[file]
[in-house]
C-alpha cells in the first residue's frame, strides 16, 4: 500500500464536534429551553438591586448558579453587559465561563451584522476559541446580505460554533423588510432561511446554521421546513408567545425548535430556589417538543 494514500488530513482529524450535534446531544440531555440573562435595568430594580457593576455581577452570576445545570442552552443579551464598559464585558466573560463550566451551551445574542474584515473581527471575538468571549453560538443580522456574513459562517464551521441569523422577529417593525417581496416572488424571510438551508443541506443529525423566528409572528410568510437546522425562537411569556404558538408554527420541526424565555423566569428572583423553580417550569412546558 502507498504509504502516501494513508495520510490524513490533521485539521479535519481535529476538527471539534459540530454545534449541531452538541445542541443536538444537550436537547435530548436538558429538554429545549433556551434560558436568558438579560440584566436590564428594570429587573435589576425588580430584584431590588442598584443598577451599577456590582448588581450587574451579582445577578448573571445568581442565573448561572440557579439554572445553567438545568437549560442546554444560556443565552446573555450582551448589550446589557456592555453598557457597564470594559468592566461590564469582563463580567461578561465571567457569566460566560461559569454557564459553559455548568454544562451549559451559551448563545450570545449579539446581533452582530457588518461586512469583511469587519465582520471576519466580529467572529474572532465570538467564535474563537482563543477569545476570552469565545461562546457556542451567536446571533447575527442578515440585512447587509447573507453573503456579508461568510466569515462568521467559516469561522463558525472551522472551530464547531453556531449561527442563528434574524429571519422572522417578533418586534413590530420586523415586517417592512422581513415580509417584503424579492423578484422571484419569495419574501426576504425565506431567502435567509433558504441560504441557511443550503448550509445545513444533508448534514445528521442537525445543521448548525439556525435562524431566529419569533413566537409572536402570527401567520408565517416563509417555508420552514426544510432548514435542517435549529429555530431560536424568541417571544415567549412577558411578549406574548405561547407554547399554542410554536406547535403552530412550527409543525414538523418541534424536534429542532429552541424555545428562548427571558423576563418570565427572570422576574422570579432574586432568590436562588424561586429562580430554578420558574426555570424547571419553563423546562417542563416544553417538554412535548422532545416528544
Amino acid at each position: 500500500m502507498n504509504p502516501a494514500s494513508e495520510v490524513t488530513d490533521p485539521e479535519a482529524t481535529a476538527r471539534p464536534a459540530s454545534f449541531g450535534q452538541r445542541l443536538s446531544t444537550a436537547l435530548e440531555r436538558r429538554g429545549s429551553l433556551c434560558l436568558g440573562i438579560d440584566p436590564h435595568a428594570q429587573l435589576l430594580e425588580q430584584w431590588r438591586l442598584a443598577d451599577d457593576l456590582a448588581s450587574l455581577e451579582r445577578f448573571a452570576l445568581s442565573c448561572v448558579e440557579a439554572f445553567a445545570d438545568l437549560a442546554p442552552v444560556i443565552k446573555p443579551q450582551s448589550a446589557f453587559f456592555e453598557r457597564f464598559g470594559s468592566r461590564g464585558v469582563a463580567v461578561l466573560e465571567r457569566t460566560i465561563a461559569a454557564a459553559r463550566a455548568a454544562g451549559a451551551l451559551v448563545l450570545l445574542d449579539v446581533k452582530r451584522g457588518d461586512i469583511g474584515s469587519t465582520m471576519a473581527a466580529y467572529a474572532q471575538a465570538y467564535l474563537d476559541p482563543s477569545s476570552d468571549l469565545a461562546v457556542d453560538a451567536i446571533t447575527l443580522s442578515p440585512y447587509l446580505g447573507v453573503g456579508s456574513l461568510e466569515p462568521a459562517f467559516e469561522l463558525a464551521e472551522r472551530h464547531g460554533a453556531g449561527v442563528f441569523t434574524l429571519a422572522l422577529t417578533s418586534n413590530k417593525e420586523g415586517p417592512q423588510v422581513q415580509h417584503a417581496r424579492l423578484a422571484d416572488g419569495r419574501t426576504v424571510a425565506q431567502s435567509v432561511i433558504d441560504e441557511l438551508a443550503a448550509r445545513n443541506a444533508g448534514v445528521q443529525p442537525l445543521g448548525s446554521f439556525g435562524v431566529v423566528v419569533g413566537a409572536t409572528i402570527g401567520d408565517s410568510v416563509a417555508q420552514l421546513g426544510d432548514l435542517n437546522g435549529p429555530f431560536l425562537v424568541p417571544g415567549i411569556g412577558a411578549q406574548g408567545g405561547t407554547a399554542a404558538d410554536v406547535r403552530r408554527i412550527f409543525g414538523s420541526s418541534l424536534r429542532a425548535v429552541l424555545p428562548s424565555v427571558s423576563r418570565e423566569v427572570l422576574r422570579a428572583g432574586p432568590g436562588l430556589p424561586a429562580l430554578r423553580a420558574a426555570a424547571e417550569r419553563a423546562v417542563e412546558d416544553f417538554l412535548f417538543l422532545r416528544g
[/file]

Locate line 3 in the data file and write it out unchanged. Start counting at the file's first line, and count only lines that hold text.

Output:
Amino acid at each position: 500500500m502507498n504509504p502516501a494514500s494513508e495520510v490524513t488530513d490533521p485539521e479535519a482529524t481535529a476538527r471539534p464536534a459540530s454545534f449541531g450535534q452538541r445542541l443536538s446531544t444537550a436537547l435530548e440531555r436538558r429538554g429545549s429551553l433556551c434560558l436568558g440573562i438579560d440584566p436590564h435595568a428594570q429587573l435589576l430594580e425588580q430584584w431590588r438591586l442598584a443598577d451599577d457593576l456590582a448588581s450587574l455581577e451579582r445577578f448573571a452570576l445568581s442565573c448561572v448558579e440557579a439554572f445553567a445545570d438545568l437549560a442546554p442552552v444560556i443565552k446573555p443579551q450582551s448589550a446589557f453587559f456592555e453598557r457597564f464598559g470594559s468592566r461590564g464585558v469582563a463580567v461578561l466573560e465571567r457569566t460566560i465561563a461559569a454557564a459553559r463550566a455548568a454544562g451549559a451551551l451559551v448563545l450570545l445574542d449579539v446581533k452582530r451584522g457588518d461586512i469583511g474584515s469587519t465582520m471576519a473581527a466580529y467572529a474572532q471575538a465570538y467564535l474563537d476559541p482563543s477569545s476570552d468571549l469565545a461562546v457556542d453560538a451567536i446571533t447575527l443580522s442578515p440585512y447587509l446580505g447573507v453573503g456579508s456574513l461568510e466569515p462568521a459562517f467559516e469561522l463558525a464551521e472551522r472551530h464547531g460554533a453556531g449561527v442563528f441569523t434574524l429571519a422572522l422577529t417578533s418586534n413590530k417593525e420586523g415586517p417592512q423588510v422581513q415580509h417584503a417581496r424579492l423578484a422571484d416572488g419569495r419574501t426576504v424571510a425565506q431567502s435567509v432561511i433558504d441560504e441557511l438551508a443550503a448550509r445545513n443541506a444533508g448534514v445528521q443529525p442537525l445543521g448548525s446554521f439556525g435562524v431566529v423566528v419569533g413566537a409572536t409572528i402570527g401567520d408565517s410568510v416563509a417555508q420552514l421546513g426544510d432548514l435542517n437546522g435549529p429555530f431560536l425562537v424568541p417571544g415567549i411569556g412577558a411578549q406574548g408567545g405561547t407554547a399554542a404558538d410554536v406547535r403552530r408554527i412550527f409543525g414538523s420541526s418541534l424536534r429542532a425548535v429552541l424555545p428562548s424565555v427571558s423576563r418570565e423566569v427572570l422576574r422570579a428572583g432574586p432568590g436562588l430556589p424561586a429562580l430554578r423553580a420558574a426555570a424547571e417550569r419553563a423546562v417542563e412546558d416544553f417538554l412535548f417538543l422532545r416528544g